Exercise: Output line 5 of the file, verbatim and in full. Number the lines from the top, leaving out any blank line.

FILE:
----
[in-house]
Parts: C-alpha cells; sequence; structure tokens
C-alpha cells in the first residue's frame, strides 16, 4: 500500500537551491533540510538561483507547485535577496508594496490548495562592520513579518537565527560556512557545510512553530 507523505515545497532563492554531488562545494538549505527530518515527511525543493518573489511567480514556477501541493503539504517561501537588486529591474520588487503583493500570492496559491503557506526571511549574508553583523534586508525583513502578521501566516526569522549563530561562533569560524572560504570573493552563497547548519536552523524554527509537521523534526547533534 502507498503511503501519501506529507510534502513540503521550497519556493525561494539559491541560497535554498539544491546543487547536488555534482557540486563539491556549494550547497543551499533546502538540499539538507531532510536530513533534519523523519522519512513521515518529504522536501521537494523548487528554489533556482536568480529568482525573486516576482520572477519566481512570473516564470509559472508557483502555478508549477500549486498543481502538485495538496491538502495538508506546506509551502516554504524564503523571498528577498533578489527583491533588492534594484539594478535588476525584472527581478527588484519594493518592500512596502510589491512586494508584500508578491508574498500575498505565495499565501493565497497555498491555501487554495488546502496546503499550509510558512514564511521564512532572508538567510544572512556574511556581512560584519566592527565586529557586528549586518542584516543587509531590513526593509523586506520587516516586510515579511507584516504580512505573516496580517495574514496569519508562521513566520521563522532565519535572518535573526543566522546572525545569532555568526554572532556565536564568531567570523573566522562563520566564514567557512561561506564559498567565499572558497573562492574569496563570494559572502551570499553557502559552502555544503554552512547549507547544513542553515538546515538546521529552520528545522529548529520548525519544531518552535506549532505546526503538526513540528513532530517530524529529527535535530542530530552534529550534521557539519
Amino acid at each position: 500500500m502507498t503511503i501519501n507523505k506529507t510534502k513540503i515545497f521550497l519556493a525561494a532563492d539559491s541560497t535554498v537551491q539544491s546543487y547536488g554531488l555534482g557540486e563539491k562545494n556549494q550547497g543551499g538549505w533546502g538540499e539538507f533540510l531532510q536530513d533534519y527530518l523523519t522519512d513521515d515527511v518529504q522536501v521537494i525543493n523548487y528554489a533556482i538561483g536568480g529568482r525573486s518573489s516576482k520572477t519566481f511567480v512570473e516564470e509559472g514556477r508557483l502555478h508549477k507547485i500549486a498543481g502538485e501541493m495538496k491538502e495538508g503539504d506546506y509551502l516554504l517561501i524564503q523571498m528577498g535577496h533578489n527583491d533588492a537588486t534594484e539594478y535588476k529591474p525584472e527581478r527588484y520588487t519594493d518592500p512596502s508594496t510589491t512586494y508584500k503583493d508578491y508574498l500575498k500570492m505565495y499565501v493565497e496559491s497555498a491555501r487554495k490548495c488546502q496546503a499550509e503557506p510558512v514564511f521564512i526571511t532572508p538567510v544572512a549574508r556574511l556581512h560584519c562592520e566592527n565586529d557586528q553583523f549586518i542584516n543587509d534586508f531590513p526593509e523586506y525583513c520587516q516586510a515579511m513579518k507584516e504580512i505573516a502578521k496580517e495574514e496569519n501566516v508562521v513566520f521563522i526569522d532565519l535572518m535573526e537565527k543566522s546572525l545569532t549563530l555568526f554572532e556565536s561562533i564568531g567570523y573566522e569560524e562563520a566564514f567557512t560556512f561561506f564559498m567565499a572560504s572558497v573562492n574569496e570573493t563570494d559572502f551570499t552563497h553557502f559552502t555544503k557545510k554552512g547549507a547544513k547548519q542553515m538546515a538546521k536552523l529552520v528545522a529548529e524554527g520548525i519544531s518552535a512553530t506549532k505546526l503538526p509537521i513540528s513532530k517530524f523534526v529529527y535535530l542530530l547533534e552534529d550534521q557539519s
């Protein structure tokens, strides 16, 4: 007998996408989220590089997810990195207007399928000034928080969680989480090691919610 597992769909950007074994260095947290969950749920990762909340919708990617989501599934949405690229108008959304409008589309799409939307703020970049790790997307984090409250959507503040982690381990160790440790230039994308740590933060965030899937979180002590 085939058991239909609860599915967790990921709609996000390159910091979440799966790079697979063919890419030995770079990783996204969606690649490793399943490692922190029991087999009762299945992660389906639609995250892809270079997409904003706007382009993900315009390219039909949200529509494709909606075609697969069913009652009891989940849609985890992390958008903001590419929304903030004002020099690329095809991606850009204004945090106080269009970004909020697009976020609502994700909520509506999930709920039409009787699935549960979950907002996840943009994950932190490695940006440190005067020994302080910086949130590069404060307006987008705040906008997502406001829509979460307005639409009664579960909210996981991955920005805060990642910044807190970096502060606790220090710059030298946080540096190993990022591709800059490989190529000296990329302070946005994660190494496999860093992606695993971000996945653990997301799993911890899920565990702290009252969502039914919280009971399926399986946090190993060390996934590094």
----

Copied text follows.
């Protein structure tokens, strides 16, 4: 007998996408989220590089997810990195207007399928000034928080969680989480090691919610 597992769909950007074994260095947290969950749920990762909340919708990617989501599934949405690229108008959304409008589309799409939307703020970049790790997307984090409250959507503040982690381990160790440790230039994308740590933060965030899937979180002590 085939058991239909609860599915967790990921709609996000390159910091979440799966790079697979063919890419030995770079990783996204969606690649490793399943490692922190029991087999009762299945992660389906639609995250892809270079997409904003706007382009993900315009390219039909949200529509494709909606075609697969069913009652009891989940849609985890992390958008903001590419929304903030004002020099690329095809991606850009204004945090106080269009970004909020697009976020609502994700909520509506999930709920039409009787699935549960979950907002996840943009994950932190490695940006440190005067020994302080910086949130590069404060307006987008705040906008997502406001829509979460307005639409009664579960909210996981991955920005805060990642910044807190970096502060606790220090710059030298946080540096190993990022591709800059490989190529000296990329302070946005994660190494496999860093992606695993971000996945653990997301799993911890899920565990702290009252969502039914919280009971399926399986946090190993060390996934590094």